September 16, 2004

Dryden school board approves teachers' contract

It looks like the contract negotiations in the Dryden Central School District have finally reached a positive conclusion, as the school board voted unanimously to approve the contract that teachers approved September 2nd.

Meanwhile, in the Ithaca District, negotiations with the service union reached an impasse.

At the county level, District Attorney George Dentes relived last year's failed attempt to get more money out of the county budget, even losing a crucial vote because he said he wouldn't participate in Drug Court. County Legislator Mike Lane expressed his frustration with Dentes:

"I am not prepared to add this position back... I can't gloss it over. There wasn't a department who wasn't injured during last year's budget. But everyone else licked their wounds and went back and did what was best for the county. But with the DA, there was a major flurry of correspondence basically saying that drug court would end because of his lack of participation. It was done in retaliation because of what the Legislature did. It can't be a political act by a department head."

Lane and fellow Dryden legislator Martha Robertson voted against adding the money to the DA's budget in a 7-7 vote. Lane and Robertson split on making some Alternatives to Incarceration programs a permanent part of the County budget, with Lane voting in the majority against and Robertson for.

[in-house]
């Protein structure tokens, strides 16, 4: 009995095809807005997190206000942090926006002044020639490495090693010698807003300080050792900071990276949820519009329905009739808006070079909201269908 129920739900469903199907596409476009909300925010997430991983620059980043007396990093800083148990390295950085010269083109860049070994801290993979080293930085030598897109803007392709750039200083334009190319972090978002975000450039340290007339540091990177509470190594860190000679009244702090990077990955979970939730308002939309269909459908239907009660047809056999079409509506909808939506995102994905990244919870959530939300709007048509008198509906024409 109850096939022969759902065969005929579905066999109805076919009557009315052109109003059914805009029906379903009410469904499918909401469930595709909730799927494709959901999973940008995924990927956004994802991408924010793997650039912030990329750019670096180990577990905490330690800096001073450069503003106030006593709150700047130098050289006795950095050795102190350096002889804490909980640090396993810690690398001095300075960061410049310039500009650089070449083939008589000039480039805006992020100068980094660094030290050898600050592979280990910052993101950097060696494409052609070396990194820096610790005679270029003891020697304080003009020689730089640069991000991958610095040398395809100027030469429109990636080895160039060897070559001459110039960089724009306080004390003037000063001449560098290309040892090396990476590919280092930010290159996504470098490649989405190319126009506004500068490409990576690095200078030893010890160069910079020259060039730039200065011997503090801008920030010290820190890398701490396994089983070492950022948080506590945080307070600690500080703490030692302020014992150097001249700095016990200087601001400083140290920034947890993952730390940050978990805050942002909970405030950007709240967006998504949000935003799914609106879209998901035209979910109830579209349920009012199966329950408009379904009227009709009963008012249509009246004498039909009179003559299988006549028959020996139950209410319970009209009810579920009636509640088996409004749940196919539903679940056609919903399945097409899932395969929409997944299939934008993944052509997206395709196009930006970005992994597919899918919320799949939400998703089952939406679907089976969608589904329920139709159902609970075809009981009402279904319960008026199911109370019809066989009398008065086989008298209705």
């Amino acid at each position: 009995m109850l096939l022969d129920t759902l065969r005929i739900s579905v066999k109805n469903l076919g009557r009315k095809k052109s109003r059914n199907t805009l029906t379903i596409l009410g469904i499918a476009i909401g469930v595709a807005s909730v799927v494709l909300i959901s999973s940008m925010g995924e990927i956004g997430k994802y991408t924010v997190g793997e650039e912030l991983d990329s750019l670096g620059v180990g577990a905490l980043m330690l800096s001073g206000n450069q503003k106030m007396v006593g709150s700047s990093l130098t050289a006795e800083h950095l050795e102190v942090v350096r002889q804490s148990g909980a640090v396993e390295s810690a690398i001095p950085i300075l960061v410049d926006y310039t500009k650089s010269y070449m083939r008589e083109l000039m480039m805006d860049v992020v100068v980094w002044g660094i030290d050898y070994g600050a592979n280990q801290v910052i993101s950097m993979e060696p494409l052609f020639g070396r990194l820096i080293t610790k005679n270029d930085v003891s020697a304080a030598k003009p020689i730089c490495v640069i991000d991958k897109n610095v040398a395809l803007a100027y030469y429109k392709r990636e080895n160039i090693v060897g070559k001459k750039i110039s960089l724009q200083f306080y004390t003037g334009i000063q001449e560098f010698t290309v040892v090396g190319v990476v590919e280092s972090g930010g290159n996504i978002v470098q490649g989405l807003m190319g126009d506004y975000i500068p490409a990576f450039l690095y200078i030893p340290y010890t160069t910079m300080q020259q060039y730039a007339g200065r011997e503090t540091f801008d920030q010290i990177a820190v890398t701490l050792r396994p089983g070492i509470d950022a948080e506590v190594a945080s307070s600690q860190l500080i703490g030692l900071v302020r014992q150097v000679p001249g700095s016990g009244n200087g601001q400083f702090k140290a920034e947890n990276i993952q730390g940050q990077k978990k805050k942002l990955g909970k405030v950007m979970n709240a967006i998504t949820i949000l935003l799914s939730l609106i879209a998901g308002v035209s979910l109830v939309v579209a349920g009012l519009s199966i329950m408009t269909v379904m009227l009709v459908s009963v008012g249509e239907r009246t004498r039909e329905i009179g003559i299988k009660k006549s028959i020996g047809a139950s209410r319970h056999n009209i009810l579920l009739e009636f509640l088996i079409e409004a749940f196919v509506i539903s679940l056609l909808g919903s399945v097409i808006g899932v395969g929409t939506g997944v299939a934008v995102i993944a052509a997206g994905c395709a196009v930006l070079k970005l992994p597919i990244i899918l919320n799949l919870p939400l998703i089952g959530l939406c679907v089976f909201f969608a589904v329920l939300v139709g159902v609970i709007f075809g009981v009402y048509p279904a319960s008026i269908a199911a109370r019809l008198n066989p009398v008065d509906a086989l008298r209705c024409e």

(Personally, I'd be delighted to see local Democrats find a strong challenger to George Dentes next year. He won in 2001 by 9,511 to 7,093, hardly a convincing victory when his opponent was nobody.)

There's an article on the Ithaca Youth Bureau that discusses the Recreation Partnership of which Dryden is currently a member. One thing that caught my eye was a request for a $40,000 software package. It may be the right thing to do, but I really wish governments would work together to come up with open source packages for such things. It wouldn't make all of the costs go away, but it could reduce a lot of the cost while making it easier to customize tools to specific needs. Open source also avoids the data lock-in problem, where vendors control formats to ensure that you're stuck renewing the licenses.

Finally, the August Environmental Health Highlights mention some activity in Dryden, largely water problems and restaurant inspections.

Posted by simon at September 16, 2004 12:41 PM in , , , , ,
Note on photos